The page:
On these pages you will find a list of all back Volumes of the Journal as well as their contents.
|Compiled by Patrick S. O'Donnell (Adjunct Instructor, Dept. of Philosophy, Santa Barbara City College 2003).|
|2. The Theravada Tradition;|
|3. The Mahayana Tradition;|
|4. Ch'an/Zen Buddhism;|
|5. Tibetan Buddhism;|
|6. Buddhism in Asia;|
|7. Buddhism outside Asia;|
|8. Social & Political Topics;|
|9. Buddhism and the Arts;|
|10. Autobiographies, Dictionaries.|
The Buddhist Scholars Information Network (H-Buddhism) serves as a medium for the exchange of information regarding academic resources, new research projects, scholarly publications, university job listings, and so forth, for specialists in Buddhist Studies who are currently affiliated with academic institutions. It is not a list intended for general discussions of issues regarding Buddhism as a religion, philosophy, practice, or lifestyle (there is a wide variety of lists on the Internet that already serve this purpose), nor a list where non-specialists may pose queries. People who are not specialists in Buddhist Studies can access messages from H-Buddhism through this web site, but they can neither subscribe nor post their own messages.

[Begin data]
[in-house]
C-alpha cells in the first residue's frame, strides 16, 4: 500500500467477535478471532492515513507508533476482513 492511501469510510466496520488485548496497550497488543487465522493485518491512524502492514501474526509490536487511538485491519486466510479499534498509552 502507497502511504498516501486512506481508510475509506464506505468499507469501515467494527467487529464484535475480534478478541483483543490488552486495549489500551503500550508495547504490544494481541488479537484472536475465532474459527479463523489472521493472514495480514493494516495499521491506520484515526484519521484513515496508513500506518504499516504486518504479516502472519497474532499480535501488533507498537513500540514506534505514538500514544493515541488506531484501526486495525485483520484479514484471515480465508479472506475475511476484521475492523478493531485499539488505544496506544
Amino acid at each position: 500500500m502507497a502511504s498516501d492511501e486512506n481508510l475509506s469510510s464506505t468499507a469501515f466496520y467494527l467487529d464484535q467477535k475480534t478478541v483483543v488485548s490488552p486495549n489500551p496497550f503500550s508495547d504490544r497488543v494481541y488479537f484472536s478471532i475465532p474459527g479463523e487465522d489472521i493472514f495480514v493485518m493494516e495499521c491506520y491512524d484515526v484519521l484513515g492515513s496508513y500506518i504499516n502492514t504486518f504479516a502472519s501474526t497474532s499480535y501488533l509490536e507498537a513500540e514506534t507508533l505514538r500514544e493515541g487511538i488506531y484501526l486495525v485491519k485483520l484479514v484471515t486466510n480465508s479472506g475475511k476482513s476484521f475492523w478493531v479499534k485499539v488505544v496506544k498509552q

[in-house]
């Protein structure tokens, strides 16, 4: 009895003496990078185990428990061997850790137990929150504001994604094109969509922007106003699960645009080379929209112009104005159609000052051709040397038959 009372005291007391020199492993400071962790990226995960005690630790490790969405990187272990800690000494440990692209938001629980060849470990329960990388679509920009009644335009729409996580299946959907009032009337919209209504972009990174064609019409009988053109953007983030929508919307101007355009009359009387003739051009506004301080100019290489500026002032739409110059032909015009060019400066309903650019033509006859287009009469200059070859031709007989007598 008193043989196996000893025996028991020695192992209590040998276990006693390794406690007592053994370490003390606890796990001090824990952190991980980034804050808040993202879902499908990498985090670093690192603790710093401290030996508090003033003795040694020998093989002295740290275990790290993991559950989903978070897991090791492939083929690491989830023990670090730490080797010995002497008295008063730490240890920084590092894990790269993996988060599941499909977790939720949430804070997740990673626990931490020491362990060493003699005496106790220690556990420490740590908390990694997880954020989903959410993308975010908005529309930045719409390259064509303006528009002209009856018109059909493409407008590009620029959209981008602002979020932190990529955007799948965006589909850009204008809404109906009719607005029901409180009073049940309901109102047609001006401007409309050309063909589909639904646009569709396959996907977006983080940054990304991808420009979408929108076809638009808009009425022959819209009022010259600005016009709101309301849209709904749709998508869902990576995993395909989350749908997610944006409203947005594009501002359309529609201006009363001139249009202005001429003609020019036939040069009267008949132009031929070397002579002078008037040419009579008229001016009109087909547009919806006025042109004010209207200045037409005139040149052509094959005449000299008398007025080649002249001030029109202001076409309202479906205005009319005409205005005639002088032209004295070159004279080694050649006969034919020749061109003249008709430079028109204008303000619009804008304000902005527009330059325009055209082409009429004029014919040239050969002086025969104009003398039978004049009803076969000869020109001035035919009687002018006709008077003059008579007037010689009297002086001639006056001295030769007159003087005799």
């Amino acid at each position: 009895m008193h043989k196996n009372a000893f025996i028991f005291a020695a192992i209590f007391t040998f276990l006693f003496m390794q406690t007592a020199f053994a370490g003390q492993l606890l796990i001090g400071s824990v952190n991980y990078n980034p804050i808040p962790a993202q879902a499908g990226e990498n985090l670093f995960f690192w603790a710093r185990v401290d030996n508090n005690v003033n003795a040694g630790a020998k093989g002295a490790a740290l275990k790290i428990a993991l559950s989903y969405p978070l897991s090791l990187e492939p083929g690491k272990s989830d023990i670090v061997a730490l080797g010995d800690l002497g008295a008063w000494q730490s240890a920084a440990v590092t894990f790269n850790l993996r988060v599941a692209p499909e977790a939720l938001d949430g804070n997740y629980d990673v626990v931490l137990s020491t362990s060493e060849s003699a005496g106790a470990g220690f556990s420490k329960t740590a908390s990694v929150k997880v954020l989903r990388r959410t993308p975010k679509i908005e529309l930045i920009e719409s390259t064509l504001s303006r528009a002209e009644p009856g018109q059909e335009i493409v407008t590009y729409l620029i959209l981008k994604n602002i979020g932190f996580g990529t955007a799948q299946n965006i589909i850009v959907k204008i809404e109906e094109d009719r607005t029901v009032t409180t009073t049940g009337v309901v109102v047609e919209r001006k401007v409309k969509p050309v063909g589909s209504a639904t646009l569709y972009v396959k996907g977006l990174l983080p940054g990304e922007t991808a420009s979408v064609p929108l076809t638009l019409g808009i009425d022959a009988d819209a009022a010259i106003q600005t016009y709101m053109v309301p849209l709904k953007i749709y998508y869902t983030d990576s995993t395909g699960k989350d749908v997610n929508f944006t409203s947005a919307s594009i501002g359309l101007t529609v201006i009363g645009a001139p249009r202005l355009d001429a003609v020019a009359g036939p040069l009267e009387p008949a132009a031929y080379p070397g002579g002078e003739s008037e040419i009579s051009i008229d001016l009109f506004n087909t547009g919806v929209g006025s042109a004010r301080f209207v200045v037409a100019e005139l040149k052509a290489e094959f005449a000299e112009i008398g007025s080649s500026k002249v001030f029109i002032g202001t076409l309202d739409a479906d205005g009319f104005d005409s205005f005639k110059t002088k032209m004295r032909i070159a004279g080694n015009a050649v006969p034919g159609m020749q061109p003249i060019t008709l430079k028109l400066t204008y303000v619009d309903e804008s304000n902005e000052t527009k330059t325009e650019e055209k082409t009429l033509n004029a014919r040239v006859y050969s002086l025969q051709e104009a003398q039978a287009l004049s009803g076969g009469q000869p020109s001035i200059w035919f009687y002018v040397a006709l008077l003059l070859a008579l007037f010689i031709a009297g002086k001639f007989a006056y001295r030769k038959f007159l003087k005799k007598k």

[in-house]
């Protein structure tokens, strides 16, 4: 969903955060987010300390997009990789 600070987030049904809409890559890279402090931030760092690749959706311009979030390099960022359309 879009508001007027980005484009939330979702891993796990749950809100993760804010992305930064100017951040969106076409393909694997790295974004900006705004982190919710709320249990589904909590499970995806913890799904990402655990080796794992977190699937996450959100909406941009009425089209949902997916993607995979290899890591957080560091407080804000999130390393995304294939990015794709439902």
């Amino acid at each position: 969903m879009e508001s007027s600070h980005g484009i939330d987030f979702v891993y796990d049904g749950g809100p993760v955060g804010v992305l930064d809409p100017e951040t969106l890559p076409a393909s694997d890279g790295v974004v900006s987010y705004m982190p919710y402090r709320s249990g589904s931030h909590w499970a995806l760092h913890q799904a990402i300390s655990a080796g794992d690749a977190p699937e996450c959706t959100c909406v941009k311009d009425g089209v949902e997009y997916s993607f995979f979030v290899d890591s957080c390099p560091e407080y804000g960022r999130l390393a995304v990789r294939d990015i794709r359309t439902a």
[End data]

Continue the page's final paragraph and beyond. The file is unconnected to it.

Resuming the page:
Compiled by Mikael Aktor from the results of a query placed on H-Buddhism.
An article by David McMahan.
The doctrinal differences between the sutras of the Pali canon and the Mahayana sutras composed in South Asia have been widely commented on and debated by scholars, but seldom has attention been given to what the strikingly contrasting literary styles of the Pali and Mahayana sutras themselves might reveal about Buddhism in South Asia.